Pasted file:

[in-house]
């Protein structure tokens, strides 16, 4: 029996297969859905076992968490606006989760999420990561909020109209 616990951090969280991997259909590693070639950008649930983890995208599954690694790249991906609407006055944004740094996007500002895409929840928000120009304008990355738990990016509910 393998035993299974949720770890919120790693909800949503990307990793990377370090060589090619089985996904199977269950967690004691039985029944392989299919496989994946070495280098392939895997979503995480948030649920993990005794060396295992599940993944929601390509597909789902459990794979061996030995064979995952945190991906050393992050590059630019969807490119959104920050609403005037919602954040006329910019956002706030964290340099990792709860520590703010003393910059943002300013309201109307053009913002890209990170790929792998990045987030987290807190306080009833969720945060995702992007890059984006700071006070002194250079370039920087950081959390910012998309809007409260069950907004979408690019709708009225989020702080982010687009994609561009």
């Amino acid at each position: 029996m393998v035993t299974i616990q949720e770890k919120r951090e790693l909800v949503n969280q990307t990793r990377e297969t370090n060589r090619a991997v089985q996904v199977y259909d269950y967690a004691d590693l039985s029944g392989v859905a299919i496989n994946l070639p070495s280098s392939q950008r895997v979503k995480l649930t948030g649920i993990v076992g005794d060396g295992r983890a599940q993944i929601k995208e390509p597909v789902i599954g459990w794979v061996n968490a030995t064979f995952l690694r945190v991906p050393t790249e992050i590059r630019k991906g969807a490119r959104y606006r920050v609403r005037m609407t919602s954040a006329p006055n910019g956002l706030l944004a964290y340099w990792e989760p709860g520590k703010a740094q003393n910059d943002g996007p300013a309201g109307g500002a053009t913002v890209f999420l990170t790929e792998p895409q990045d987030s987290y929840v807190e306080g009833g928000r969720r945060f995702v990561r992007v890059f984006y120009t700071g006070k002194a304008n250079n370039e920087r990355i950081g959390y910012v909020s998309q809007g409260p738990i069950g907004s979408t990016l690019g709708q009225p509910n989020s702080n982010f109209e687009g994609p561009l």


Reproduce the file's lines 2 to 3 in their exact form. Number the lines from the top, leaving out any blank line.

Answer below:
């Protein structure tokens, strides 16, 4: 029996297969859905076992968490606006989760999420990561909020109209 616990951090969280991997259909590693070639950008649930983890995208599954690694790249991906609407006055944004740094996007500002895409929840928000120009304008990355738990990016509910 393998035993299974949720770890919120790693909800949503990307990793990377370090060589090619089985996904199977269950967690004691039985029944392989299919496989994946070495280098392939895997979503995480948030649920993990005794060396295992599940993944929601390509597909789902459990794979061996030995064979995952945190991906050393992050590059630019969807490119959104920050609403005037919602954040006329910019956002706030964290340099990792709860520590703010003393910059943002300013309201109307053009913002890209990170790929792998990045987030987290807190306080009833969720945060995702992007890059984006700071006070002194250079370039920087950081959390910012998309809007409260069950907004979408690019709708009225989020702080982010687009994609561009």
């Amino acid at each position: 029996m393998v035993t299974i616990q949720e770890k919120r951090e790693l909800v949503n969280q990307t990793r990377e297969t370090n060589r090619a991997v089985q996904v199977y259909d269950y967690a004691d590693l039985s029944g392989v859905a299919i496989n994946l070639p070495s280098s392939q950008r895997v979503k995480l649930t948030g649920i993990v076992g005794d060396g295992r983890a599940q993944i929601k995208e390509p597909v789902i599954g459990w794979v061996n968490a030995t064979f995952l690694r945190v991906p050393t790249e992050i590059r630019k991906g969807a490119r959104y606006r920050v609403r005037m609407t919602s954040a006329p006055n910019g956002l706030l944004a964290y340099w990792e989760p709860g520590k703010a740094q003393n910059d943002g996007p300013a309201g109307g500002a053009t913002v890209f999420l990170t790929e792998p895409q990045d987030s987290y929840v807190e306080g009833g928000r969720r945060f995702v990561r992007v890059f984006y120009t700071g006070k002194a304008n250079n370039e920087r990355i950081g959390y910012v909020s998309q809007g409260p738990i069950g907004s979408t990016l690019g709708q009225p509910n989020s702080n982010f109209e687009g994609p561009l």